Your address or property name:
Calculations use local rainfall data from: The rainfall station that is closest to the project site

Your roof area that can be connected to the tank

1. Roof area where water is collected (see info-button): Specify the area of your roof (or other hard surface area) that is connected to your tank. To try to collect runoff from pervious surfaces such as lawns does not usually provide any major benefits, as runoff only occurs during long or intense rainfall events, that only accounts for a very small part of the annual rainfall. The majority of runoff ocurring in small, frequent rainfall events.

How would you use your rainwater?

1. Roof area where water is collected (roof, paved surfaces etc.) 2. Storage tank volume
Stormwater reuse system
4. Potential indoor water use (not drinking water)such as toilet flushing, indoor irrigation etc. 3. Outdoor area to be irrigated
2. Capacity of diversion to tank: l/s If there is a limited capacity in the diversion system from the catchment to the storage tank (in litres per second, can be limited capacity of roof gutters, pipes, pits etc.), specify this capacity.

A roof gutter can be assumed to have a capacity of about 1 L/s, if two gutters connect to the same downpipe from different sides the capacity is 2 L/s.

The capacity of a pipe depends on pipe dimensions and the grade of the pipe.
2. Storage tank volume: Specify the size of the storage tank, volume that is available for reuse.
3. Outdoor area to be irrigated: If water is to be used for outdoor irrigateon, specify the area that is to be irrigated.
4. Indoor water demand (not drinking water), for example toilet flushing or indoor irrigation: l/day The average water demand per day that does not need to be of drinking water quality and that can be supplied by reused water, excluding outdoor irrigation (this is modelled separately). This could be for toilett flushing, indoor irrigation or similar uses.

Approximate wateruse per fluch for a low-flush toilet is about 3 litres, and about 10 litres for an older toilet.

To calculate the average daily water demand for toilet flushing, multiply the estimated number of times the toilet is used per day with the number of litres per flush.

For other water use such as indoor irrigation, add the estimated number of litres used per day.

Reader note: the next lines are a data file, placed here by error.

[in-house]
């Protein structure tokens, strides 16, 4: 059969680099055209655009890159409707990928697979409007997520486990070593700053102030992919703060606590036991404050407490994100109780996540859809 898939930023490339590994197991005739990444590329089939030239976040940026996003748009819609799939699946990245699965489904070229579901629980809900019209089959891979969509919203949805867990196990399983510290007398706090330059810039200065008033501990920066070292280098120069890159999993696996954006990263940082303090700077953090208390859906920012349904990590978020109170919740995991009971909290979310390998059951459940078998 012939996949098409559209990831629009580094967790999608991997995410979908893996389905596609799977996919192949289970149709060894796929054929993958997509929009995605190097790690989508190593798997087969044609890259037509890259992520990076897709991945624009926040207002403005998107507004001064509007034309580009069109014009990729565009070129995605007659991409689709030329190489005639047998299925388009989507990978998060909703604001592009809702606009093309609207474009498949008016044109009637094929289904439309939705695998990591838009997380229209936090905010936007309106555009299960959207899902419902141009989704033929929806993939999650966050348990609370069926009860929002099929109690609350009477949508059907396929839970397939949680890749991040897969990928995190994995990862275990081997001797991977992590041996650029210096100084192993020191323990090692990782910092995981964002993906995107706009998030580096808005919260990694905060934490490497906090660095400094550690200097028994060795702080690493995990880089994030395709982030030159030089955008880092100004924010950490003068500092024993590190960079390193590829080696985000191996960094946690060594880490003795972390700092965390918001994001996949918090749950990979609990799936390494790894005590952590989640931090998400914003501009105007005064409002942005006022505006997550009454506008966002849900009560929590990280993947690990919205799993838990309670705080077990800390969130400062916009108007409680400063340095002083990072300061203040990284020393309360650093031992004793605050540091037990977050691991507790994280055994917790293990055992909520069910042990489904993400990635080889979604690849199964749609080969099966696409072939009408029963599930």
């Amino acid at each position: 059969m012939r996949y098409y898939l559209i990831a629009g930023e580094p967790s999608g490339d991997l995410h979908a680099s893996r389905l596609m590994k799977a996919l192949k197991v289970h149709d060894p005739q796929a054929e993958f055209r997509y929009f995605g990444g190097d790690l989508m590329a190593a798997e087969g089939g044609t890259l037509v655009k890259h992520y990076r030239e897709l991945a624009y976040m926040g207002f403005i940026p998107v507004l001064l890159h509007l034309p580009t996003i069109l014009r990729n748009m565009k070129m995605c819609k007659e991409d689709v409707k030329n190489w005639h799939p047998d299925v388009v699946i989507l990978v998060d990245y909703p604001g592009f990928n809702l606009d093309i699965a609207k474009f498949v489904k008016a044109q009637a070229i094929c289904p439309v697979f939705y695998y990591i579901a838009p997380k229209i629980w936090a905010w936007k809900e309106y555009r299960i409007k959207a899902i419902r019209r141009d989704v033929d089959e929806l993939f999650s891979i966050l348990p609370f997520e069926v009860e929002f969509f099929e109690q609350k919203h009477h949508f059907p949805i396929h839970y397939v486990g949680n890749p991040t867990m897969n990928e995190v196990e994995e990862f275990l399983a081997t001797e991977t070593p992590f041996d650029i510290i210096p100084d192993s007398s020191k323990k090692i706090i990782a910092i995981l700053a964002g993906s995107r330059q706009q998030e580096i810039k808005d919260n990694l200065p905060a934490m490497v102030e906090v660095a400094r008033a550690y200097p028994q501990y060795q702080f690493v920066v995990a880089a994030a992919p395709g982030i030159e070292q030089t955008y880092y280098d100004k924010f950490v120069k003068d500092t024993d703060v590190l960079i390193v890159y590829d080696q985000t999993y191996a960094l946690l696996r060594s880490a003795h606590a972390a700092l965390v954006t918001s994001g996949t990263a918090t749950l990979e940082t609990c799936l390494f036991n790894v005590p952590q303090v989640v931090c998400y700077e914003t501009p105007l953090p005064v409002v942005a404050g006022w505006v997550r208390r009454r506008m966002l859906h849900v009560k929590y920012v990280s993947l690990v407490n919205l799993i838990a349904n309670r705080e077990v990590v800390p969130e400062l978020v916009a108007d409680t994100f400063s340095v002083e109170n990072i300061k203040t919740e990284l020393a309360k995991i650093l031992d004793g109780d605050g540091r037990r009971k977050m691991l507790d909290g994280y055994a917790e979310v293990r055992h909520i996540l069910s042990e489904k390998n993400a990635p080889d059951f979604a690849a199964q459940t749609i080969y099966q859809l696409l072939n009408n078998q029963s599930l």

Do you want to enter more detailed data for the soil on you property? Then click here
If you do not know the soil properties on your own property, use the default values.
Depth of soil to be irrigated: mm Specify the depth of soil that is to be irrigated.
Void ratio of soil: % Specify the porevolume of the soil that can fill with water before the soil is saturated.
Field capacity: mm/m Specify the field capacity of the soil. The field capacity the the maximum water holding capacity of the soil without water draining out through the bottom. Only part of the field capacity is available to the plants.
A good soil for growing vegetables or grass will have a field capacity of between 200-400 mm/m.
Available water (% of field capacity): % Specify the percentage of the field capacity that is available to plants. This is usually between 30-50%.
Crop factor Kc: Specify the crop factor for the irrigated vegetation. Crop factor is multiplied with the average evapotranspiration to calculate the total evapotranspiration of the irrigated vegetation. A value of 1 represents grassed areas / parkland.
Irrigate when water level drops to % of available water: % Specify when irrigation is expected to take place. This is based on how much of the available water that is left in the soil. A large value of say 80% means irrigation will occur more frequently than if a smaller value, say 30% is specified.
Irrigate with a water volume equivalent to daily losses x : Specify how much water is to be applied for each irrigation cycle, as a factor that is multiplied by the daily volume of water that is lost through evapotranspiration. This way irrigation depth is adjusted according to season. A factor of one (1) means that for each irrigation cycle the same amount of water is applied that is lost through evapotranspiration in one day. A small value means irrigation occurs more frequent but with a smaller irrigation depth while a larger value means a larger irrigation depth at a lesser frequency.
Water in excess of the water holding capacity of the irrigated areas can infiltrates to surrounding soil or drains out: (Unchecked=No, Checked=Yes)
Infiltration capacity (hydraulic conductivity) of surrounding soil or equivalent drainage: mm/hr If water infiltrates to surrounding soil, specify the hydraulic conductivity (infiltration rate) of the surrounding soil (in mm/hour), or equivalent capacity of the drainage system.
This can vary depending on the type of soil that is present.
Approximate infiltration rates for different soil types are presented below.

Coarse sand 3600 mm/hr
Fine sand 360 mm/hr
Silt 36 mm/hr
Clay / sand 3.6 mm/hr
Clay / silt 0.36 mm/hr
Dense clay 0.00 mm/hr
Does your water usage change depending on the time of year? Click here to enter variations
Untick any months where no irrigation occurs (e.g winter) (Not ticked=No, no irrigation occurs, Ticked=Yes, irrigation occurs)
January February March
April May June
July August September
October November December
Water demand per month, as % of Indoor water demand. 100% means that the value entered at 4. is used. If Water demand, not drinking water quality differs depending on time of year, enter the percentage of average daily water demand depending on month. The value can reflect differences in water use throughout the year, for example for a holiday house. If no water at all is used, enter 0%.
January % February % March %
April % May % June %
July % August % September %
October % November % December %
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